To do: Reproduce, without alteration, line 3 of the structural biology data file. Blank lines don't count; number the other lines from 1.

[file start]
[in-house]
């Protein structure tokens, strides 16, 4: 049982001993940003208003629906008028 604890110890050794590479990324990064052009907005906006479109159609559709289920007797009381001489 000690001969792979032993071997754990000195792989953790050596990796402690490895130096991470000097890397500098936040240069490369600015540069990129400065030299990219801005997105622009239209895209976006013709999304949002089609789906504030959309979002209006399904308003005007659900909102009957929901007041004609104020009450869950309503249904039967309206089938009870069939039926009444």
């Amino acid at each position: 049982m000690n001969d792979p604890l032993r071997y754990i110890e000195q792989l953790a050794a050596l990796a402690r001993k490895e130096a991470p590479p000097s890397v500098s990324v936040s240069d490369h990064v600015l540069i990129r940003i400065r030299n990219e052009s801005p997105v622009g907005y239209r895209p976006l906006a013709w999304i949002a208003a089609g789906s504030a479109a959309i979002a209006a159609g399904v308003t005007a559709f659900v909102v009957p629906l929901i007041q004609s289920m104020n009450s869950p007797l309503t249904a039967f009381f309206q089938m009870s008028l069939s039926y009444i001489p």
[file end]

């Amino acid at each position: 049982m000690n001969d792979p604890l032993r071997y754990i110890e000195q792989l953790a050794a050596l990796a402690r001993k490895e130096a991470p590479p000097s890397v500098s990324v936040s240069d490369h990064v600015l540069i990129r940003i400065r030299n990219e052009s801005p997105v622009g907005y239209r895209p976006l906006a013709w999304i949002a208003a089609g789906s504030a479109a959309i979002a209006a159609g399904v308003t005007a559709f659900v909102v009957p629906l929901i007041q004609s289920m104020n009450s869950p007797l309503t249904a039967f009381f309206q089938m009870s008028l069939s039926y009444i001489p």